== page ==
The Southeastern Citrus Expo will be held on the University of Georgia Tifton Campus this Saturday, Nov. 15, beginning at 9 a.m.The daylong event will educate farmers and backyard growers on growing citrus fruits. UGA Extension economist Greg Fonsah will discuss growing bananas, and UGA small fruits specialist Erick Smith will cover potassium’s importance in citrus plants. Wayne Hanna, a scientist based on the UGA Tifton Campus, will lead a tour of research plots on the Tifton Campus, where he studies different citrus fruits and the effectiveness of growing them in south Georgia.“If a homeowner wants to grow a lemon, tangerine or a grapefruit in their backyard, say in Cordele, from a straight line across the United States, they should be able to grow it in their backyard,” said Hanna. “That’s my goal.”While citrus fruits primarily grow in Florida, south Georgians are starting to plant citrus trees — lemons, grapefruit or tangerines. “There’s a tremendous amount of interest,” Hanna said. “A couple of years ago, I had the [Southeastern Citrus] Expo here, and I was interviewed on the local television station. My gosh, you couldn’t have imagined the emails and phone calls I got after that. It’s amazing how many people there are here in Tifton who are growing citrus in their backyard.”The meeting will be held at National Environmentally Sound Production Agricultural Laboratory (NESPAL), located on the UGA Tifton Campus, with registration from 8 a.m. to 9 a.m.Registration is $15 per person and pre-registration is not required.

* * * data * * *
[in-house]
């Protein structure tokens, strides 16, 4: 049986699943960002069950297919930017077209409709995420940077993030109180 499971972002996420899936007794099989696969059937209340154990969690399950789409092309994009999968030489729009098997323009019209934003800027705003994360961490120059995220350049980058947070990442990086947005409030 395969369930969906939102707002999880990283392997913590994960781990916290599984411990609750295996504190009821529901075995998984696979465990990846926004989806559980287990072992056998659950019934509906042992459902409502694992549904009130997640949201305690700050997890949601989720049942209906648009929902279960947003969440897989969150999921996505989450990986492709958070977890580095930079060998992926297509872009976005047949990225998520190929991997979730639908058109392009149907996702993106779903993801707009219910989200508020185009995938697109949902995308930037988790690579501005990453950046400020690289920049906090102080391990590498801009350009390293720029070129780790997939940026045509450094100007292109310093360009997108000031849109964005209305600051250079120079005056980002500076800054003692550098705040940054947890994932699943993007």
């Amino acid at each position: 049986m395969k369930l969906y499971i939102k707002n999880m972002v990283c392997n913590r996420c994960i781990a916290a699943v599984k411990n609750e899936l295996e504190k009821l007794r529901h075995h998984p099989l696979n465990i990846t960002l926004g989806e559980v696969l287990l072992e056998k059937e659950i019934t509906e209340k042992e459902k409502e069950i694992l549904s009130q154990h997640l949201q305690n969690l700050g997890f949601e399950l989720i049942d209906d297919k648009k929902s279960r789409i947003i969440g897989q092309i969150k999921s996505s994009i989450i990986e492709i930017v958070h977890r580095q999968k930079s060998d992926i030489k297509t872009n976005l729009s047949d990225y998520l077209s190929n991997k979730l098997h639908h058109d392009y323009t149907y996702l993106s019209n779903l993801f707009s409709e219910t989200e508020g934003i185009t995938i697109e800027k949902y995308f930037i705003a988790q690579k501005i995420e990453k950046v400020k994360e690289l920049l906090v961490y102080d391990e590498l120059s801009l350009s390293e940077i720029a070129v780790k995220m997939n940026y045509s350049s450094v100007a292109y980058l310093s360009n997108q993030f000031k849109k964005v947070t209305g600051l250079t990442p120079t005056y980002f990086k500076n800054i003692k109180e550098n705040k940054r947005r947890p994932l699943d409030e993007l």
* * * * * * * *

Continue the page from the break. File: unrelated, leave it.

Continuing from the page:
In addition to being the most valuable fruit crop in Georgia, blueberries are one of the most popular fruit plants among backyard gardeners. They are fairly easy to grow, given the right soil conditions, and have very few insect or plant disease problems compared to other fruits. When problems do arise, mineral deficiencies or pH problems are typically the culprits. Blueberries are very well adapted to Georgia because they thrive in acidic soils with a pH between 4.5 and 5.2. To ensure that you have the proper soil pH and low calcium levels in your soil, complete a soil test prior to planting. In some backyard gardens, the soil pH and calcium levels can be very high, making the soil unsuitable for growing blueberries. High soil pH and calcium levels are often caused by excessive organic amendments or limestone (calcium carbonate) applications, which are necessary for growing most vegetables, lawns and landscape shrubs. Blueberries and a few other acid-loving plants are the exception. Limestone should never be applied around acid-loving plants. Acid-loving plants, such as blueberries, azaleas, rhododendrons, gardenias and camellias, should be segregated from other plants in your landscape or garden to avoid soil pH conflicts. When a client calls about yellow leaves on their blueberry plants, it’s almost always related to a nutrient deficiency. More specifically, if both young leaves and mature leaves are uniformly yellow, it’s most often a nitrogen deficiency.An iron deficiency can also cause yellowing of the youngest leaves, or newest growth, on blueberries.The leaf veins will remain a dark green color and will stand out in contrast to the yellow background of iron-deficient leaves. Iron deficiencies often occur when the pH is above 5.3 or when calcium or phosphorus levels are too high in the soil. If soil pH is greater than 5.3, sulfur will be recommended to decrease soil pH. Plants irrigated with water from deep wells in lime rock may exhibit a temporary iron deficiency during dry periods, when they are surviving solely on alkaline water. A magnesium deficiency is occasionally seen in Georgia, and it usually occurs on older leaves. On young rabbiteye blueberry plants, the most common symptom of a magnesium deficiency is mature leaves that are pink on the edges and yellowish between the veins. When magnesium is low, based on a soil test, you can add Epsom salts (magnesium sulfate) at the rate of 3 ounces per plant to compensate for the deficiency. If calcium levels of the soil are too high, this will also amplify a magnesium deficiency. One situation we often encounter is blueberries and other acid-loving plants being placed too close to the foundation of a home, sidewalk or driveway. Concrete and other masonry work can leach limestone and calcium into the surrounding soil and raise the soil pH too high for these types of plants. In these situations, the best option is to move blueberries away from the masonry structure. When it comes to selecting blueberry varieties for home gardens, rabbiteye blueberries are the best choice. Rabbiteye blueberries are native to Georgia and grow well in all different parts of the state. It’s important to plant more than one bush, so that cross-pollination can occur. Be sure to select varieties recommended for Georgia when shopping for plants. A list of recommended rabbiteye varieties is given in UGA Extension Circular 946, “Home Garden Blueberries,” which can be found online at extension.uga.edu/publications/detail.cfm?number=C946. Georgia blueberry season is mid-April (south Georgia) through the end of July (north Georgia). Under good management, blueberry bushes will produce some fruit the second or third year after transplanting. By the sixth year, they will yield as much as 2 gallons per plant. The yield will continue to increase for several years as the plants grow larger.